This may all sound like a lot of work. And it is, but being an author is hard work. You need to do more than just write — you need to sell yourself and make sure people want to buy what you write. Having an online presence is one of the best ways to ensure this because it helps your readers connect with you as an individual.

The hyperconnectedness of the internet means that readers want more than just your writing; they want you. Get yourself online, engage with others, and most importantly have fun while you do it. Soon you’ll find it’s not half as painful as it sounds.

Just beware: it’s very, very easy to become addicted, and while being an author involves more than just writing, you need to get the writing part done, too! Speaking of which…

Find out more about A M Harte:
Main site
Fiction writing

5 thoughts on “Authors and the online world by A M Harte

  1. Good article. I’d love to see some links on how to raise the profile of a website for Google purposes… I believe it is known as the dreaded SEO.

  2. Take my advice Valerie, don’t sweat too much about SEO. It isn’t as important as most SEO execs would have you think. Content is much more important and, besides, you can learn the basic SEO techniques in an afternoon (that’ll annoy some of those marketing peeps who think it’s the Holy Grail). It’s far better to develop a stable and faithful audience by building good content on your blog and, here’s the scary part, interacting with them.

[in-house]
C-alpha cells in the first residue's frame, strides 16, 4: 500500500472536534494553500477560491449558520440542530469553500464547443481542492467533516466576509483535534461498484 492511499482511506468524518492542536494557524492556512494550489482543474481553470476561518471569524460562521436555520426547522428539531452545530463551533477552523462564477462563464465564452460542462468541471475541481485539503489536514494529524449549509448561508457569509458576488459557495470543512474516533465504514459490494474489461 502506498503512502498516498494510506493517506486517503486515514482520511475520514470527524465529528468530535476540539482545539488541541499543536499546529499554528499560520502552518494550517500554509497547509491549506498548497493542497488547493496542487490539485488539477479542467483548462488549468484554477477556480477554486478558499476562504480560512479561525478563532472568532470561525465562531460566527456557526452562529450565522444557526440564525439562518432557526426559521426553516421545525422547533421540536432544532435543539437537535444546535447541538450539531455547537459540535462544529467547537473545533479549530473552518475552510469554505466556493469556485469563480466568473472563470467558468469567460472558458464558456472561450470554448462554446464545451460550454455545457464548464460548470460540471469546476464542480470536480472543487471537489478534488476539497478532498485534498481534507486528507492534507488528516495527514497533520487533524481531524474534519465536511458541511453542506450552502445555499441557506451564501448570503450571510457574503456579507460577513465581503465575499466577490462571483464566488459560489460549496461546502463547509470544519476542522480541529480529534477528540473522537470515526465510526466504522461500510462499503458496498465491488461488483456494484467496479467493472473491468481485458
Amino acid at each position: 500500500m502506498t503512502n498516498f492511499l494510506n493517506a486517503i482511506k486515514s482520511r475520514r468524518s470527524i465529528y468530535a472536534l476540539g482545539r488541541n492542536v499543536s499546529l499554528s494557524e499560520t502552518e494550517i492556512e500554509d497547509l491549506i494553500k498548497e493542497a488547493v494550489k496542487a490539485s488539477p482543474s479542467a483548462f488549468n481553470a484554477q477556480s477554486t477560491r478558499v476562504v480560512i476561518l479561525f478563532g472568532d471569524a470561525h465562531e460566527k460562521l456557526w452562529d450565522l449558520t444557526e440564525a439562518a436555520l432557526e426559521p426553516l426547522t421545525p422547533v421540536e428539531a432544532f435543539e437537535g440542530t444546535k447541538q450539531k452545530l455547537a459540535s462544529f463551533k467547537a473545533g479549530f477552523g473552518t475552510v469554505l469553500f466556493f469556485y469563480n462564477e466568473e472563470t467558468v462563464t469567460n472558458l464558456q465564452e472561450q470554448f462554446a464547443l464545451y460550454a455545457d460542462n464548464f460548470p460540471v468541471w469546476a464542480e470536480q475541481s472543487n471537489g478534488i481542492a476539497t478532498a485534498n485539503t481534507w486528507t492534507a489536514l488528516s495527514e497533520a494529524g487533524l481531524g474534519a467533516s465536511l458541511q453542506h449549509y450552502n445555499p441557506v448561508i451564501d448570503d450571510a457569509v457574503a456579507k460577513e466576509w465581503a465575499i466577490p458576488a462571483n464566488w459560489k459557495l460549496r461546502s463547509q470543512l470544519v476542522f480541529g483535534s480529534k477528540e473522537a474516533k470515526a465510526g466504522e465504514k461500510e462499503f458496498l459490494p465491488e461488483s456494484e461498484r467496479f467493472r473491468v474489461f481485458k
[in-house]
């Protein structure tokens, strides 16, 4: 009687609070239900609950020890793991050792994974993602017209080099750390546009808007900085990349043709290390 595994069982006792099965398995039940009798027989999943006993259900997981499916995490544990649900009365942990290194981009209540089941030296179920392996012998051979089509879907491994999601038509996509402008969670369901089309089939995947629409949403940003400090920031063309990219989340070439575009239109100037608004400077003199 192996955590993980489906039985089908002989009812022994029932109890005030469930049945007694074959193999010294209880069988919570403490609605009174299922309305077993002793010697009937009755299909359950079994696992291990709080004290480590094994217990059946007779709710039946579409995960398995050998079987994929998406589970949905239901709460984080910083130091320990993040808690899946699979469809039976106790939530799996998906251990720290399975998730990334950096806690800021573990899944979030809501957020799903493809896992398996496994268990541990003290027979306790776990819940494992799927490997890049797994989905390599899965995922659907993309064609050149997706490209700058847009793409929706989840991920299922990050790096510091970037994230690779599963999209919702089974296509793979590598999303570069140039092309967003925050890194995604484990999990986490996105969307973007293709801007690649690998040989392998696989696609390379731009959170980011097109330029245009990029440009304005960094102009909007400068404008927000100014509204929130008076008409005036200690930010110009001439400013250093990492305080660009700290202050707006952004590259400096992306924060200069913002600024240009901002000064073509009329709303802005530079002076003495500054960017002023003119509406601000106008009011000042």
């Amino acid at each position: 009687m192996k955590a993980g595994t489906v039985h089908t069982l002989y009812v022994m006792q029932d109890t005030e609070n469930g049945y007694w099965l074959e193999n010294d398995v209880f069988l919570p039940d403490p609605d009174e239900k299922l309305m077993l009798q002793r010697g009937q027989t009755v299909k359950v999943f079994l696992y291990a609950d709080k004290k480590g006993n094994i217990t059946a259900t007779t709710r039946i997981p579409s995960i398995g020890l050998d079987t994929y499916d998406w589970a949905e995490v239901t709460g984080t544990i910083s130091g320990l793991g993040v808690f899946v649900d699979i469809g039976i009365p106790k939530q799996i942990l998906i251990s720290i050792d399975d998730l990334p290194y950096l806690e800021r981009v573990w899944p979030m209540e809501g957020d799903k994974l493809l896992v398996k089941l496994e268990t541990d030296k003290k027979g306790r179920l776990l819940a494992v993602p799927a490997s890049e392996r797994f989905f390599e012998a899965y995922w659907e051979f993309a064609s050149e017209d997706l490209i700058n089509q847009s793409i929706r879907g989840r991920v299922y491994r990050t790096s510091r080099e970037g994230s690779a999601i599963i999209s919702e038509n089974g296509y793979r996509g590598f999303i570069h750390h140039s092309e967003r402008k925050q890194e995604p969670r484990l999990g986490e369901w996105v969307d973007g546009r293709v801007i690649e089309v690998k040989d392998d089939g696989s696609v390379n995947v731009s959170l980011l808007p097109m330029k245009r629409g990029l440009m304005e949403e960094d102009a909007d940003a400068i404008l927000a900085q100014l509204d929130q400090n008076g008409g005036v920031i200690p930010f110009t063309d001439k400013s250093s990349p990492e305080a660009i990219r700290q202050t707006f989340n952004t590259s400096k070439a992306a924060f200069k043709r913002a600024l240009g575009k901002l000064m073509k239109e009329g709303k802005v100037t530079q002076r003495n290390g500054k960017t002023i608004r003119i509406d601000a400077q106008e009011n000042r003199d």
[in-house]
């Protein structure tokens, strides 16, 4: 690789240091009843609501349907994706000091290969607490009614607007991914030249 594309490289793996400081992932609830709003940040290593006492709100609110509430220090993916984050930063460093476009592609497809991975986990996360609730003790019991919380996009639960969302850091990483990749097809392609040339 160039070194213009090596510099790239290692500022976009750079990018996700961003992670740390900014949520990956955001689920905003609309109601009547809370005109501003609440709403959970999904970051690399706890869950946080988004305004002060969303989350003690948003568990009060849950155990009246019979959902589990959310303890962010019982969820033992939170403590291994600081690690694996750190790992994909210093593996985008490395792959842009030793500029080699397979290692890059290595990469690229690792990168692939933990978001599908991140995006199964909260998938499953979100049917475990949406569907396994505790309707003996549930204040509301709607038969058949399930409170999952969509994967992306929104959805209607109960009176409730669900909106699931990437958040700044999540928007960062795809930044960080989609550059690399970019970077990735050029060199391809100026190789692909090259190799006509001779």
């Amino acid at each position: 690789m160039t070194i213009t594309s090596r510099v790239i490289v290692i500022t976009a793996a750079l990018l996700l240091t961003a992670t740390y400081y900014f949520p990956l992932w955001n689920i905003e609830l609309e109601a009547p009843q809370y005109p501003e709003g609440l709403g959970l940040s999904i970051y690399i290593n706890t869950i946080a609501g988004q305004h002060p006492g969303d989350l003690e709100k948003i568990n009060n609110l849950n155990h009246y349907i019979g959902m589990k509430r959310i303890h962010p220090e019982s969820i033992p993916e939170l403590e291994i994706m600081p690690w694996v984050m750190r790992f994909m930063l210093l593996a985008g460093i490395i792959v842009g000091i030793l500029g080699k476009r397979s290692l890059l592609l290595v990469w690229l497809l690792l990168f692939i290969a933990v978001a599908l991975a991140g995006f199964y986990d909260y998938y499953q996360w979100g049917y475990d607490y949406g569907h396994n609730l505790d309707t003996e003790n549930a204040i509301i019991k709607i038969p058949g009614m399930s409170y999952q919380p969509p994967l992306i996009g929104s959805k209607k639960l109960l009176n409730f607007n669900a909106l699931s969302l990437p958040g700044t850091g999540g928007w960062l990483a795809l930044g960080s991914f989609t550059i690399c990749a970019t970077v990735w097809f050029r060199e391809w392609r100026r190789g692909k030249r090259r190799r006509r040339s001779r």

3. Thanks Valerie, I’m glad you liked the article.I agree with Ziggy — worrying too much about SEOs is a waste of time. Besides, by engaging with others and being active online (linking to others, being linked to, etc), you’ll organically improve your Google results.If you’re curious, though, Becky (@Shutsumon on twitter) did an interesting 3-part blog series on SEO for her online fiction — see here.And a really simple over can be found in this generic article — as Ziggy said, it’s easily mastered.

  4. SEO was relevant before social media took center stage. SEO now can be effectively handled automatically with plugins.AM Harte really knows her stuff. I have followed Ergofiction for 6 months, and read a lot of qazyfiction. She writes well and has a unique vision.Great info for beginning authors. Another tip:Query publications. Submit your work to publications, sites, and magazines and create links back to your blog and social profiles.AM, when are you going to publish something? I know you are dedicated to online media, have you thought about online magazines?

  5. Doug – sorry I only just saw your comment now! I’m glad you think I know my stuff, half the time I feel like I’m still a noob, dabbling!I’ve published one story online on The Random Eye magazine, haven’t really looked into submitting more although you’re right, I should be! I guess I just enjoy giving it all away for free, ha.